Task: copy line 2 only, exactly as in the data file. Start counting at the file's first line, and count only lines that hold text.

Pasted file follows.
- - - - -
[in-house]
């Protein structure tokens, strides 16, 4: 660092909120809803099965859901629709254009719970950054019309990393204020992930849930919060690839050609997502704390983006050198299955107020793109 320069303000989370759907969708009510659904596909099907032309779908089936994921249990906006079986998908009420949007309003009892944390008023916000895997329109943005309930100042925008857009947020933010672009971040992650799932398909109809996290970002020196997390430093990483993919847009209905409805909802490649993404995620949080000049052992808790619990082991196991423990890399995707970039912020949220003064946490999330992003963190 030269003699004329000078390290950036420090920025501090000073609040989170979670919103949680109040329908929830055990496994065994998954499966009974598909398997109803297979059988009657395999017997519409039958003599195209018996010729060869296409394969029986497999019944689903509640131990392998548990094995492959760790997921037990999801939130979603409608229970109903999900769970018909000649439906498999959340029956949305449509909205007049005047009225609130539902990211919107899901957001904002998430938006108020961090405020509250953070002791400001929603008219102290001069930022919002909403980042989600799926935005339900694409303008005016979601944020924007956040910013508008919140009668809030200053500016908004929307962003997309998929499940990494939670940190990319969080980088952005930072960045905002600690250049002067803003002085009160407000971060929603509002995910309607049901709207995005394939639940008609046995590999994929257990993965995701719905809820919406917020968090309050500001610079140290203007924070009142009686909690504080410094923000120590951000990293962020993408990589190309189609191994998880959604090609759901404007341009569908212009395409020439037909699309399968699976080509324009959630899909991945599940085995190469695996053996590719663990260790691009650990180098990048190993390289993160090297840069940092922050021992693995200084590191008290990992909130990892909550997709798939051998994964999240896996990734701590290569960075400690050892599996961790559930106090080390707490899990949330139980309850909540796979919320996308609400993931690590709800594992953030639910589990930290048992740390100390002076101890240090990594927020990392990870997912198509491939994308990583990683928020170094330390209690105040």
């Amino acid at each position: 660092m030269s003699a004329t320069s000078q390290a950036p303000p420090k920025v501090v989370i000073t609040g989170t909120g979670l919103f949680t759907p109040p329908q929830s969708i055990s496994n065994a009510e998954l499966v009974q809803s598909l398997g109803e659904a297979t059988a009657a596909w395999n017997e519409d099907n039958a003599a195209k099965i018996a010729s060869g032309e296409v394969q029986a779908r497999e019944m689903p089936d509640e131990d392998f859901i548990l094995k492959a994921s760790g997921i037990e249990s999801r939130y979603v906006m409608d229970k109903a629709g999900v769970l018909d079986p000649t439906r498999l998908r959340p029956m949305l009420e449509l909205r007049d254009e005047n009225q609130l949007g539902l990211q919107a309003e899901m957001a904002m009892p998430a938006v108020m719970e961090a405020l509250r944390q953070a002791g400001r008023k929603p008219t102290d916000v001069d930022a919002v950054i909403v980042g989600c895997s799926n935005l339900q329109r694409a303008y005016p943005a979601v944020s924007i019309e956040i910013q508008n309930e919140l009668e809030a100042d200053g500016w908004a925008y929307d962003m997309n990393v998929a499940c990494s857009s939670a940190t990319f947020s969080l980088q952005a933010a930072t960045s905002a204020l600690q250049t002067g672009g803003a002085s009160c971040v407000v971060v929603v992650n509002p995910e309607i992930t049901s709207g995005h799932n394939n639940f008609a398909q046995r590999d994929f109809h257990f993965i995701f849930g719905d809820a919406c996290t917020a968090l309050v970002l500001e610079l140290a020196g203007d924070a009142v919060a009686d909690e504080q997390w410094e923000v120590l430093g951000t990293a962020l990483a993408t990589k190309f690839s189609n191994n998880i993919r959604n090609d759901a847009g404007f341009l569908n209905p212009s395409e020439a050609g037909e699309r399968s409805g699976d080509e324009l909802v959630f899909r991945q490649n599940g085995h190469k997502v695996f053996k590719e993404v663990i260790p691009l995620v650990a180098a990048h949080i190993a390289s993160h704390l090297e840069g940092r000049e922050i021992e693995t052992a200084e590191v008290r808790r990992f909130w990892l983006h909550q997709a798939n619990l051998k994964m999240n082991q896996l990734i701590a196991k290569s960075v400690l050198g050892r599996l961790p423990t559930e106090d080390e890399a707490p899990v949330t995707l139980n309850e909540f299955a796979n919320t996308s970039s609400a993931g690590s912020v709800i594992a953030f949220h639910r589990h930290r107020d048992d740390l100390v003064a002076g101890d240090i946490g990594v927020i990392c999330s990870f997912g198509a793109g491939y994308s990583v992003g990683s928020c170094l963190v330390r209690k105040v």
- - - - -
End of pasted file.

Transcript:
């Protein structure tokens, strides 16, 4: 660092909120809803099965859901629709254009719970950054019309990393204020992930849930919060690839050609997502704390983006050198299955107020793109 320069303000989370759907969708009510659904596909099907032309779908089936994921249990906006079986998908009420949007309003009892944390008023916000895997329109943005309930100042925008857009947020933010672009971040992650799932398909109809996290970002020196997390430093990483993919847009209905409805909802490649993404995620949080000049052992808790619990082991196991423990890399995707970039912020949220003064946490999330992003963190 030269003699004329000078390290950036420090920025501090000073609040989170979670919103949680109040329908929830055990496994065994998954499966009974598909398997109803297979059988009657395999017997519409039958003599195209018996010729060869296409394969029986497999019944689903509640131990392998548990094995492959760790997921037990999801939130979603409608229970109903999900769970018909000649439906498999959340029956949305449509909205007049005047009225609130539902990211919107899901957001904002998430938006108020961090405020509250953070002791400001929603008219102290001069930022919002909403980042989600799926935005339900694409303008005016979601944020924007956040910013508008919140009668809030200053500016908004929307962003997309998929499940990494939670940190990319969080980088952005930072960045905002600690250049002067803003002085009160407000971060929603509002995910309607049901709207995005394939639940008609046995590999994929257990993965995701719905809820919406917020968090309050500001610079140290203007924070009142009686909690504080410094923000120590951000990293962020993408990589190309189609191994998880959604090609759901404007341009569908212009395409020439037909699309399968699976080509324009959630899909991945599940085995190469695996053996590719663990260790691009650990180098990048190993390289993160090297840069940092922050021992693995200084590191008290990992909130990892909550997709798939051998994964999240896996990734701590290569960075400690050892599996961790559930106090080390707490899990949330139980309850909540796979919320996308609400993931690590709800594992953030639910589990930290048992740390100390002076101890240090990594927020990392990870997912198509491939994308990583990683928020170094330390209690105040």